STALEMATES // DRAWS

# WHAT ARE STALEMATES AND DRAWS ??

There are six ways to draw a game of chess:

1. Perpetual Check

If an opponent checks the enemy King repeatedly we call this perpetual check. Perpetual check is usually used by the weaker side to avoid losing the game.

Here..black is about to move his queen to checkmate the white king...

WHITE has a series of saving moves of perpetual check to cause a draw..

thus not lose the game...NOT FAIR ?? CHESS IS WAR !!

2. Stalemate

If the King is not in check but it is unable to move to a safe square we say that the King is stalemated and the game is drawn. Many beginners who are ahead on material mistakenly stalemate the enemy king. Beware! In the diagram below the Black King is not in check but it has no safe squares to go to and there is no other black piece that can move.. so the game is a draw.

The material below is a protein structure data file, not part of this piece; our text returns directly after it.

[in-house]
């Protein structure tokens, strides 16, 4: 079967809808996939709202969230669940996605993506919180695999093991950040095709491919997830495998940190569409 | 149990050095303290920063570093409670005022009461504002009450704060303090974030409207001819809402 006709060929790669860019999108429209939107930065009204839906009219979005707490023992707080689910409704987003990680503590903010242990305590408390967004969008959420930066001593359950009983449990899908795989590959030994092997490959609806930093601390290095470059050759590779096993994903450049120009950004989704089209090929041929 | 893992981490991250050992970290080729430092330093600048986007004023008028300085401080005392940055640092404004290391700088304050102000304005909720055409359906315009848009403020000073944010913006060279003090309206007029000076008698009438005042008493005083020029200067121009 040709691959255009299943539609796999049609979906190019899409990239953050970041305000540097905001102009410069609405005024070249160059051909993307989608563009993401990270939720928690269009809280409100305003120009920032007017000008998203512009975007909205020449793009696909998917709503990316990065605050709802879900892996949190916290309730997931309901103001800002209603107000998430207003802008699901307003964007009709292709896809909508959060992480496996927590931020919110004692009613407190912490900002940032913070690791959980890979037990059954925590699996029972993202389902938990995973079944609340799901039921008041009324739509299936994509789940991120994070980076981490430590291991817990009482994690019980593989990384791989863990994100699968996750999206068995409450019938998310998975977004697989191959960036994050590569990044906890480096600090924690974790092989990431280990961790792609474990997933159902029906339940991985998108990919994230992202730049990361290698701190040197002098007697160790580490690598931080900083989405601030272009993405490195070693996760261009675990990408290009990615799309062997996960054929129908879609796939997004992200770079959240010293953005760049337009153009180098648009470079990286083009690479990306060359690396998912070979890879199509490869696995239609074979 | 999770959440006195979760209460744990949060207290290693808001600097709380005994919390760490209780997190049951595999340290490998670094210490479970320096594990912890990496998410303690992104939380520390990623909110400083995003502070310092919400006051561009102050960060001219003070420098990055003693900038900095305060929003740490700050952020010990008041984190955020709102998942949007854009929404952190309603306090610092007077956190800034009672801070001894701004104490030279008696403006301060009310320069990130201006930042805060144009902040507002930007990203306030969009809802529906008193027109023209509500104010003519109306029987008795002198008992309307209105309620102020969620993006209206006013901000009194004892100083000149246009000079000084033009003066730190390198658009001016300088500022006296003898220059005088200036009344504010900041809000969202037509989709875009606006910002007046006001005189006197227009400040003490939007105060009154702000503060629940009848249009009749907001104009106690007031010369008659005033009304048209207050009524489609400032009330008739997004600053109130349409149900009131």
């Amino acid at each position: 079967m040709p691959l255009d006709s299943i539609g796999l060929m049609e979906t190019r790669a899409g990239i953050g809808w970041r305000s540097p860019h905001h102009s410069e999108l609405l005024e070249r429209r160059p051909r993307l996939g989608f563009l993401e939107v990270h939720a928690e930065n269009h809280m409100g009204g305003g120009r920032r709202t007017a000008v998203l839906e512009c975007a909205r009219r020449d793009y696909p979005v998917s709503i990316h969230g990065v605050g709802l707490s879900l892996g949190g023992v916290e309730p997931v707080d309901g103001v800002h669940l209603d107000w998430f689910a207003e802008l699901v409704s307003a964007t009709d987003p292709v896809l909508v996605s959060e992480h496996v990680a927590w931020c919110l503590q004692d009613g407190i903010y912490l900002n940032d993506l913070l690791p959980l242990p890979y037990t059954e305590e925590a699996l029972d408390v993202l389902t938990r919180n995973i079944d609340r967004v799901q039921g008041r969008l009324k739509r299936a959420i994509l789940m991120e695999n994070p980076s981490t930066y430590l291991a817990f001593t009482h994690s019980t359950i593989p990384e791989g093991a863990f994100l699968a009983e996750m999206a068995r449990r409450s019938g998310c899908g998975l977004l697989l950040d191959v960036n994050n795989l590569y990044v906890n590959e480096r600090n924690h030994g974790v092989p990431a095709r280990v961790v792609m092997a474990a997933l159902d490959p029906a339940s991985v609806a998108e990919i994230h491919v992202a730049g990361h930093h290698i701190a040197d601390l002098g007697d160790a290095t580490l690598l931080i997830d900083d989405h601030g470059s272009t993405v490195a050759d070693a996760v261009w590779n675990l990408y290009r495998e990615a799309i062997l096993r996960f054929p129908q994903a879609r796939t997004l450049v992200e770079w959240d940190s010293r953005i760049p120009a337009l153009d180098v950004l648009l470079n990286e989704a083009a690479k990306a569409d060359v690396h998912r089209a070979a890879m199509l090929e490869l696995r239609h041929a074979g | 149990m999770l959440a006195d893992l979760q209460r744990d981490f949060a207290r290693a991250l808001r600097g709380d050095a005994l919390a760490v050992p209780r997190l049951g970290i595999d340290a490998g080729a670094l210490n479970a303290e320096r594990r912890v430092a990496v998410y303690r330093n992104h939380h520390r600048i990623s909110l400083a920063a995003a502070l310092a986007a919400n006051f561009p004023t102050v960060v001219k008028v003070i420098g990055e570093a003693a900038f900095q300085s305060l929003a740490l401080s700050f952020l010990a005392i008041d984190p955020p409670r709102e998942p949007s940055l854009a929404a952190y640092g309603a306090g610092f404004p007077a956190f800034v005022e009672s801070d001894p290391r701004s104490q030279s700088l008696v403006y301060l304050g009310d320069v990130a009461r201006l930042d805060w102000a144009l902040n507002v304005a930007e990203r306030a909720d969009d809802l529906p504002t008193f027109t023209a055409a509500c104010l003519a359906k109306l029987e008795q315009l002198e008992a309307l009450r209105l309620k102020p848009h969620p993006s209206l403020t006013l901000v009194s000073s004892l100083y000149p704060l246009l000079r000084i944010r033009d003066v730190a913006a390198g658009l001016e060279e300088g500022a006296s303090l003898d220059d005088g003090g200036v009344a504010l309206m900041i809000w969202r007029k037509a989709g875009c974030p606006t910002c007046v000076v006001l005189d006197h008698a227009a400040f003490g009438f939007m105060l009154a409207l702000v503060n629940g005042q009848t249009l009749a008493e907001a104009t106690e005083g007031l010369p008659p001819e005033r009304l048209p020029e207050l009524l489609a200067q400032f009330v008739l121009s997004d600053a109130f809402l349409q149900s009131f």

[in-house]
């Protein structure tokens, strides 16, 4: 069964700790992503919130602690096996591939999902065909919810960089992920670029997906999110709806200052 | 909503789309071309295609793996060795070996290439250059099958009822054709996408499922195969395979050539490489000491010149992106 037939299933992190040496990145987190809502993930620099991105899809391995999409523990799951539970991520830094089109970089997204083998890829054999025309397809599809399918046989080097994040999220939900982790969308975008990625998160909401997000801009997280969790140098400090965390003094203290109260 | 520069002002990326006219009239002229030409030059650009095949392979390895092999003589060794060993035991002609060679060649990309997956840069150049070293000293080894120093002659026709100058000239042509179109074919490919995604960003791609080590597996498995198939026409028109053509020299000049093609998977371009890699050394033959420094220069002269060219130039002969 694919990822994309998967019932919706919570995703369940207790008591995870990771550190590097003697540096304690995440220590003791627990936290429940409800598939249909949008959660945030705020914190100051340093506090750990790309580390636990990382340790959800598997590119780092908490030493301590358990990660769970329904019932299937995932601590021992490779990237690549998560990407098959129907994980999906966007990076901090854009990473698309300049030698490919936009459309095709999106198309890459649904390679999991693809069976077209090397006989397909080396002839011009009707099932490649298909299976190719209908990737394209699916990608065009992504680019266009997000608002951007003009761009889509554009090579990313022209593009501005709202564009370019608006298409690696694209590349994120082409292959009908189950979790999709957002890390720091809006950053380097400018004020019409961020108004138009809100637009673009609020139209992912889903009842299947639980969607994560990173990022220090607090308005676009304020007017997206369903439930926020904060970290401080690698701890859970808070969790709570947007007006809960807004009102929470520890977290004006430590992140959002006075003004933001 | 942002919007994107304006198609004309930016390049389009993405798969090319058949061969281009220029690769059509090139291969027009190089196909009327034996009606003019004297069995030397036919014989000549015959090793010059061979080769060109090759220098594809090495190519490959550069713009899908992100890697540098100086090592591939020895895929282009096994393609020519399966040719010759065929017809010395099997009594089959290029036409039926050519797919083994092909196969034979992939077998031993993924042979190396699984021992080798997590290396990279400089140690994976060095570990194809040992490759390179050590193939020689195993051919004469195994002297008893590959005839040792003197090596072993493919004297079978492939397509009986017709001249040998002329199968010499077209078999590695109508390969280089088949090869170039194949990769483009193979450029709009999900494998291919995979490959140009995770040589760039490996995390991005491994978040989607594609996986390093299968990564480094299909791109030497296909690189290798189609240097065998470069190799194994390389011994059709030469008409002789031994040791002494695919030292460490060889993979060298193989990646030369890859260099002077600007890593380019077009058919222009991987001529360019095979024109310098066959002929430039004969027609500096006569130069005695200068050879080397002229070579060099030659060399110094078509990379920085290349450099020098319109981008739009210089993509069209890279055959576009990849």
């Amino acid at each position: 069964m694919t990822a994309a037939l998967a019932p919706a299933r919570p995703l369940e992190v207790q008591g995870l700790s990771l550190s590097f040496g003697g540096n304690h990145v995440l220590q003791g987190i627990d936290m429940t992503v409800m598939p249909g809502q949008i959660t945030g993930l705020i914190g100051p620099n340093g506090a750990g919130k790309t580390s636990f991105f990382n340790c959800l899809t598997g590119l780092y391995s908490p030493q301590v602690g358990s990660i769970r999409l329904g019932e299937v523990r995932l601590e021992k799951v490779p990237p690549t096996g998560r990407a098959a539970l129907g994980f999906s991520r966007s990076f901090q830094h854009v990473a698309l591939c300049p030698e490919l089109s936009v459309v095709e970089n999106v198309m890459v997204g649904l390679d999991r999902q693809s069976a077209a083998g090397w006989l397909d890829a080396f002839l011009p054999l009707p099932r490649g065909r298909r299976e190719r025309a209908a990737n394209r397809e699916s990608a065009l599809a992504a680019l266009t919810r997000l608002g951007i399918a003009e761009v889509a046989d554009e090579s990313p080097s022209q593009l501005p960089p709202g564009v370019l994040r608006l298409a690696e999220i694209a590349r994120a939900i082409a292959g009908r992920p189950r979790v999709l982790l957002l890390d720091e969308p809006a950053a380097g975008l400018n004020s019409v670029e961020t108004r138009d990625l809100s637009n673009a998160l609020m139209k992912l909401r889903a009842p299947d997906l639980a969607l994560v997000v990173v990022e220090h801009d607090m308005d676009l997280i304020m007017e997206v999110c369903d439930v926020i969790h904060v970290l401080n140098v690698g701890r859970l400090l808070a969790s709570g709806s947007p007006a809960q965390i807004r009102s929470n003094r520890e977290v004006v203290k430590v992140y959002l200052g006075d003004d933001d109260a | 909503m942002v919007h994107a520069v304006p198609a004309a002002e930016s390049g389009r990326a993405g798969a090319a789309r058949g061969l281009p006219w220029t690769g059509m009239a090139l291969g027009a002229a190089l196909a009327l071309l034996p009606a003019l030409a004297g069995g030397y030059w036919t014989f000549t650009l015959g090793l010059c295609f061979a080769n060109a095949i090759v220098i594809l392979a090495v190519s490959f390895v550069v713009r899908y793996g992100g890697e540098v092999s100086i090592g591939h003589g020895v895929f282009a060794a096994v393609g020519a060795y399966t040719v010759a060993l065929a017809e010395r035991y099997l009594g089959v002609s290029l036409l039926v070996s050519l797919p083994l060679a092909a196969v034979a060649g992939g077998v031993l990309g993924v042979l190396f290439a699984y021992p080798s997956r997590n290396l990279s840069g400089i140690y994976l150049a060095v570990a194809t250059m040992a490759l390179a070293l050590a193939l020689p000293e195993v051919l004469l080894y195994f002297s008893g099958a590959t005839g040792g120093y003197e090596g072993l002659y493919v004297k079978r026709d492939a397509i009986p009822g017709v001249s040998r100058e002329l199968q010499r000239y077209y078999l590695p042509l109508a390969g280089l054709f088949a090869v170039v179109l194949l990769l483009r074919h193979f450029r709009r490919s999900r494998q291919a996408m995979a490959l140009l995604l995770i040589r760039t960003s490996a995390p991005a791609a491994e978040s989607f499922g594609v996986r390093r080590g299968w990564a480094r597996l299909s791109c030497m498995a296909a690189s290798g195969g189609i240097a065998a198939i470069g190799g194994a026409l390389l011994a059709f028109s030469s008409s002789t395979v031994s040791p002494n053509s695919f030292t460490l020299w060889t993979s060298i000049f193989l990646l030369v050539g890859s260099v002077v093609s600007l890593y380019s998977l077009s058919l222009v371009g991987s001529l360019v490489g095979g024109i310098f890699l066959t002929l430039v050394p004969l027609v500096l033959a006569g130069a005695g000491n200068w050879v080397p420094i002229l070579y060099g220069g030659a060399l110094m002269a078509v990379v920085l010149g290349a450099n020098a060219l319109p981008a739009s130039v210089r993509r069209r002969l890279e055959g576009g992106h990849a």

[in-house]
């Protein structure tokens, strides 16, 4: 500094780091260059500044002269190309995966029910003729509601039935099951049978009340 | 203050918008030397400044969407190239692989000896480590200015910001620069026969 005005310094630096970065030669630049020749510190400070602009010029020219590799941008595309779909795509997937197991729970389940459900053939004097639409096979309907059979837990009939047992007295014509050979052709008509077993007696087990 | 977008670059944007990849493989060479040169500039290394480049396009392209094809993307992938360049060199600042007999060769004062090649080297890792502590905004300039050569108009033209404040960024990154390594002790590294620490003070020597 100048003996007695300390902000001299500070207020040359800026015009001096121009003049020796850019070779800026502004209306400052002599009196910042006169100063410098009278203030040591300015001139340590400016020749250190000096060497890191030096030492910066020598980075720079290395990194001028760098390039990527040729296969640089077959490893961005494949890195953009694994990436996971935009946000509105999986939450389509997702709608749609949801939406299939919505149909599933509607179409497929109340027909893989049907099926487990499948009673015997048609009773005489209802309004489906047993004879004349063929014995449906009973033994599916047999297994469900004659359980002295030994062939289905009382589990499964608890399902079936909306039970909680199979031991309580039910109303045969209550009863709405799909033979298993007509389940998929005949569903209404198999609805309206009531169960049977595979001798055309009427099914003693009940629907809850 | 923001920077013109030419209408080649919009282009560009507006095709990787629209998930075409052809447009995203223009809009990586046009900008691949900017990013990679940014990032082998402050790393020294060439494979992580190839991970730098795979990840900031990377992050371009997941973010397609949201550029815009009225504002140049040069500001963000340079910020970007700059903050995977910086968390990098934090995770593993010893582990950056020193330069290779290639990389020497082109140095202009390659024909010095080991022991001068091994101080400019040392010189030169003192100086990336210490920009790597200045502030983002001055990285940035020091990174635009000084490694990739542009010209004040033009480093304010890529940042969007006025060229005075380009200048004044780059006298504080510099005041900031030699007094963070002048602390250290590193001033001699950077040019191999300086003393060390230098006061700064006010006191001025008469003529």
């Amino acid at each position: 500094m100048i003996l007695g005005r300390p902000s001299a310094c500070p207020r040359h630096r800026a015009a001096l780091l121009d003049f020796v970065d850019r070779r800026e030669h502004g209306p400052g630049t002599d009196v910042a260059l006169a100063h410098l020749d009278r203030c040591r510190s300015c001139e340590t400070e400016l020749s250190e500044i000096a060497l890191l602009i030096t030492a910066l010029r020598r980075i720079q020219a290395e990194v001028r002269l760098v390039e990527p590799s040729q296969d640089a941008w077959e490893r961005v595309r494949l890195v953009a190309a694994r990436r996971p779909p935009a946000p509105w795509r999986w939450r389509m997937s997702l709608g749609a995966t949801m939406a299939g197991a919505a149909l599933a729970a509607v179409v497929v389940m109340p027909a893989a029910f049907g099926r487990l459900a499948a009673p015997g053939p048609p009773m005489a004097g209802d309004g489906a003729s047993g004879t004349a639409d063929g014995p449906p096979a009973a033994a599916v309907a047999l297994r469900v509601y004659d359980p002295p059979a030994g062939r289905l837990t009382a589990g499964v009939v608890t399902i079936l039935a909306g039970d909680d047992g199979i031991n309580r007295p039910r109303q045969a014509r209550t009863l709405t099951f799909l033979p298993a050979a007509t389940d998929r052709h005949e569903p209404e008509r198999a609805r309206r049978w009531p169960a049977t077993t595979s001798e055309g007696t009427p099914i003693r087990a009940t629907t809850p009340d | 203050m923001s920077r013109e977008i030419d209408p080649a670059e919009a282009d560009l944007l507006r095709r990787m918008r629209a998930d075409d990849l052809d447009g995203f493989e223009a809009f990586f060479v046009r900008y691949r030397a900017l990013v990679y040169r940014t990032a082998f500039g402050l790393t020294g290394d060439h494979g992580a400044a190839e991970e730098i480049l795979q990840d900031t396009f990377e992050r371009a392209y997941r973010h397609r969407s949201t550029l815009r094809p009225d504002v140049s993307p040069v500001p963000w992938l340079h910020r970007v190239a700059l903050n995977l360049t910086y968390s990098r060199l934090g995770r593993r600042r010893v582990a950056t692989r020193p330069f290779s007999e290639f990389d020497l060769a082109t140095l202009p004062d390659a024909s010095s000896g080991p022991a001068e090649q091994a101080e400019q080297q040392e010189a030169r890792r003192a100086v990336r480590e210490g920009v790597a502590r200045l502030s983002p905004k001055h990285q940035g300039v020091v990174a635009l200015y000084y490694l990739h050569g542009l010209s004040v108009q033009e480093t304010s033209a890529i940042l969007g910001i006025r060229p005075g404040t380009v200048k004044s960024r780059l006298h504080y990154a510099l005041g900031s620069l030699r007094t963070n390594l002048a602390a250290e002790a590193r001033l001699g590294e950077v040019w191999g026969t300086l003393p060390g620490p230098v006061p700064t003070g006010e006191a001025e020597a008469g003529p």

(a case of too much uncontrolled power)

(a beginners mistake or a masters ploy)

3. Insufficient mating material

When neither side has enough pieces on the board to checkmate the enemy king then the game is drawn. It is not possable to checkmate with:

1. Just the two Kings on the board.
2. King and Bishop against a King
3. King and Knight against a King
4. King and two Knights against a King

4. Repetition of moves

If the same position occurs three times in a game then a player may claim a draw. The perpetual check position above is also a draw because the same position occurs three times.(not necessarly in a row)

5. Fifty move rule

If both sides have made 50 consecutive moves without making a capture or pawn move then a player may claim a draw.

6. Draw by agreement

Both players may feel that the position on the board is equal and consequently agree to a draw. Grandmasters of relative equal streignth often end in a draw in this way.

return site index